Milonga – the meeting place to dance tango or a fast paced form of the tango with a 2/4 beat.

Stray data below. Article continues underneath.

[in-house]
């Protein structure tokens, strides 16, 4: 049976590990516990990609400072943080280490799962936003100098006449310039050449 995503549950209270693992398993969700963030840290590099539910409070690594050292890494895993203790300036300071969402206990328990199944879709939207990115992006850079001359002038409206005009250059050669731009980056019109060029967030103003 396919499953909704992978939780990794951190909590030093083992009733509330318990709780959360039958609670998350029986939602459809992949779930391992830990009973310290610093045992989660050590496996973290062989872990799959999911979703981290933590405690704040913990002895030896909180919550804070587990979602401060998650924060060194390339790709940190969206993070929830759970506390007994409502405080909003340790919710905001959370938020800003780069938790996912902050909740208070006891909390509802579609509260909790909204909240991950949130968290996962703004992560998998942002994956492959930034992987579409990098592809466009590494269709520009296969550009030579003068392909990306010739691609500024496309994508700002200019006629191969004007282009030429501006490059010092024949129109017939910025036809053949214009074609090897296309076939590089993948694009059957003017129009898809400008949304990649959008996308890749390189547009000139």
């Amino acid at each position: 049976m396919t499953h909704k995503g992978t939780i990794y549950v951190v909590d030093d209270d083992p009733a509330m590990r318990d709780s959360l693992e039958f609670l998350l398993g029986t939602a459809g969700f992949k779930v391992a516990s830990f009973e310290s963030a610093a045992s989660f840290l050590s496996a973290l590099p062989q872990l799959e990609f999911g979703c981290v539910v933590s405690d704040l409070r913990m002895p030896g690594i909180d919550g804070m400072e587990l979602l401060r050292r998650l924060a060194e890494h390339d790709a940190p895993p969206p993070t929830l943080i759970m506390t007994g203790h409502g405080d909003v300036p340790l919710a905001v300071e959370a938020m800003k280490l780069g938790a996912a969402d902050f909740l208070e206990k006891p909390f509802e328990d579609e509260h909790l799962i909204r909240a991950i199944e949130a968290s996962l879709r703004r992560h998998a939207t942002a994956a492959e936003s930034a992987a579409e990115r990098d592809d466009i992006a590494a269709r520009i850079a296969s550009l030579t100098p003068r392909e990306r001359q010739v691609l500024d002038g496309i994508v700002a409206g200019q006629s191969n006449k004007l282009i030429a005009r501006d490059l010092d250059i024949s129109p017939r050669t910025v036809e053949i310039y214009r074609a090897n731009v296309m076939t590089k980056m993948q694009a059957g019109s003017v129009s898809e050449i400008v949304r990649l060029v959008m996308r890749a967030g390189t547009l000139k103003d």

Tuesday: For us Monday is the day of rest and there is no Milonga (which is the Tango equivalent of a Ceilidh) but you could do classes on Mondays and for those that need their fix, or just for enjoyment, there are always YouTube videos to watch. I started taking classes in Tango last October after accompanying my lady to Tango events for well over a year. Tuesday was the day to join a class; there was no conflict with rugby coaching at school; the two Argentinian teachers are very nice people and to get better you need to take classes. It is a very gradual learning curve though. You start off thinking how hard can it be but OMG its no easy pal! Tango seems to the untrained eye just another form of dance where you learn moves and move your partner around the floor. Nothing could be further from the truth! What they don’t tell you is that the leader has to learn to find the rhythm of the music, watch out for the navigational hazards on the dance floor, develop a strategy on the spot for dealing with them, choosing from a range of movements you have hopefully learned, then lead the woman to move in the intended direction with the right speed whilst maintaining connection, and then… he has to follow the woman’s response to his lead to determine his next move (within a millisecond) and take responsibility for whatever goes wrong! The phrase ‘if it was easy everyone would be doing it’ never had more meaning. A friend of mine started dancing at the same time as me but gave it up due to the slow learning curve and Tango rage! After classes there is another Milonga so off you go and try and put into practice what you learned.